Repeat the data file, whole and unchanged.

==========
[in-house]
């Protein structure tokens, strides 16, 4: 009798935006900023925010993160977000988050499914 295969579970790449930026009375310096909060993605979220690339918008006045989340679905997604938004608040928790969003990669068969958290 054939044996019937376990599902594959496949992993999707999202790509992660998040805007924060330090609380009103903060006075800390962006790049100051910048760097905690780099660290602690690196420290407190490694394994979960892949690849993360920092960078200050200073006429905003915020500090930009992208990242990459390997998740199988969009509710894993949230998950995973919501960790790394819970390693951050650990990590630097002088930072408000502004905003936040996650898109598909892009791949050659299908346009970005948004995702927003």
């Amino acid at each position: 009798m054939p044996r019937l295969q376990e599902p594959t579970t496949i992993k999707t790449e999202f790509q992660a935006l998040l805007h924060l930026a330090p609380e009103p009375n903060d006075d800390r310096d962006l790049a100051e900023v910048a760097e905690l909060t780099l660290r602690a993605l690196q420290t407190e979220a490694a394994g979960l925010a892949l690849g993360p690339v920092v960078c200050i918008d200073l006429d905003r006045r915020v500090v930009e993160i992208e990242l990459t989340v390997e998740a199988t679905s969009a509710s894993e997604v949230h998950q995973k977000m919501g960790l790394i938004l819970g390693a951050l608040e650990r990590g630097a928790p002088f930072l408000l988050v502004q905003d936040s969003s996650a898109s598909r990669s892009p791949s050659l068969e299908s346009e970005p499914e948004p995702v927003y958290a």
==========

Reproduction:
[in-house]
């Protein structure tokens, strides 16, 4: 009798935006900023925010993160977000988050499914 295969579970790449930026009375310096909060993605979220690339918008006045989340679905997604938004608040928790969003990669068969958290 054939044996019937376990599902594959496949992993999707999202790509992660998040805007924060330090609380009103903060006075800390962006790049100051910048760097905690780099660290602690690196420290407190490694394994979960892949690849993360920092960078200050200073006429905003915020500090930009992208990242990459390997998740199988969009509710894993949230998950995973919501960790790394819970390693951050650990990590630097002088930072408000502004905003936040996650898109598909892009791949050659299908346009970005948004995702927003």
């Amino acid at each position: 009798m054939p044996r019937l295969q376990e599902p594959t579970t496949i992993k999707t790449e999202f790509q992660a935006l998040l805007h924060l930026a330090p609380e009103p009375n903060d006075d800390r310096d962006l790049a100051e900023v910048a760097e905690l909060t780099l660290r602690a993605l690196q420290t407190e979220a490694a394994g979960l925010a892949l690849g993360p690339v920092v960078c200050i918008d200073l006429d905003r006045r915020v500090v930009e993160i992208e990242l990459t989340v390997e998740a199988t679905s969009a509710s894993e997604v949230h998950q995973k977000m919501g960790l790394i938004l819970g390693a951050l608040e650990r990590g630097a928790p002088f930072l408000l988050v502004q905003d936040s969003s996650a898109s598909r990669s892009p791949s050659l068969e299908s346009e970005p499914e948004p995702v927003y958290a």